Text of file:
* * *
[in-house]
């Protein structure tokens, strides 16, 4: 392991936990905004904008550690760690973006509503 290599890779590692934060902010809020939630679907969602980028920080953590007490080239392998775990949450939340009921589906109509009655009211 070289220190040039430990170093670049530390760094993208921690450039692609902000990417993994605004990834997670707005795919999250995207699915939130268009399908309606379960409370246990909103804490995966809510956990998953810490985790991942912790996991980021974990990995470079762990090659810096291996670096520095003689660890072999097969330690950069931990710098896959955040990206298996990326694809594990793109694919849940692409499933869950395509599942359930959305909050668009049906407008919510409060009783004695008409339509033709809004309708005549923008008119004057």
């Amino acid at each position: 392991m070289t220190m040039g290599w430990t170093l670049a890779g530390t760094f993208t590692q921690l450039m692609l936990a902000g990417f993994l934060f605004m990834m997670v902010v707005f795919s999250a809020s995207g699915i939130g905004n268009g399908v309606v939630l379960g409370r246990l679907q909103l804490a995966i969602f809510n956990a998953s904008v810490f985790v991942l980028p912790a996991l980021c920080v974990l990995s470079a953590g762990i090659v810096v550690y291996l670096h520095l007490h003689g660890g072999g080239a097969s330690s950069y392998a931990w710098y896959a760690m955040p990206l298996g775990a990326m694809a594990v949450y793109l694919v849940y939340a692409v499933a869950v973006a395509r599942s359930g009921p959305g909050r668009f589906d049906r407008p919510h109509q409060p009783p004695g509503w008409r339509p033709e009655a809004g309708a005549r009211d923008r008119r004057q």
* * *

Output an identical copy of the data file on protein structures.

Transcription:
[in-house]
């Protein structure tokens, strides 16, 4: 392991936990905004904008550690760690973006509503 290599890779590692934060902010809020939630679907969602980028920080953590007490080239392998775990949450939340009921589906109509009655009211 070289220190040039430990170093670049530390760094993208921690450039692609902000990417993994605004990834997670707005795919999250995207699915939130268009399908309606379960409370246990909103804490995966809510956990998953810490985790991942912790996991980021974990990995470079762990090659810096291996670096520095003689660890072999097969330690950069931990710098896959955040990206298996990326694809594990793109694919849940692409499933869950395509599942359930959305909050668009049906407008919510409060009783004695008409339509033709809004309708005549923008008119004057």
């Amino acid at each position: 392991m070289t220190m040039g290599w430990t170093l670049a890779g530390t760094f993208t590692q921690l450039m692609l936990a902000g990417f993994l934060f605004m990834m997670v902010v707005f795919s999250a809020s995207g699915i939130g905004n268009g399908v309606v939630l379960g409370r246990l679907q909103l804490a995966i969602f809510n956990a998953s904008v810490f985790v991942l980028p912790a996991l980021c920080v974990l990995s470079a953590g762990i090659v810096v550690y291996l670096h520095l007490h003689g660890g072999g080239a097969s330690s950069y392998a931990w710098y896959a760690m955040p990206l298996g775990a990326m694809a594990v949450y793109l694919v849940y939340a692409v499933a869950v973006a395509r599942s359930g009921p959305g909050r668009f589906d049906r407008p919510h109509q409060p009783p004695g509503w008409r339509p033709e009655a809004g309708a005549r009211d923008r008119r004057q």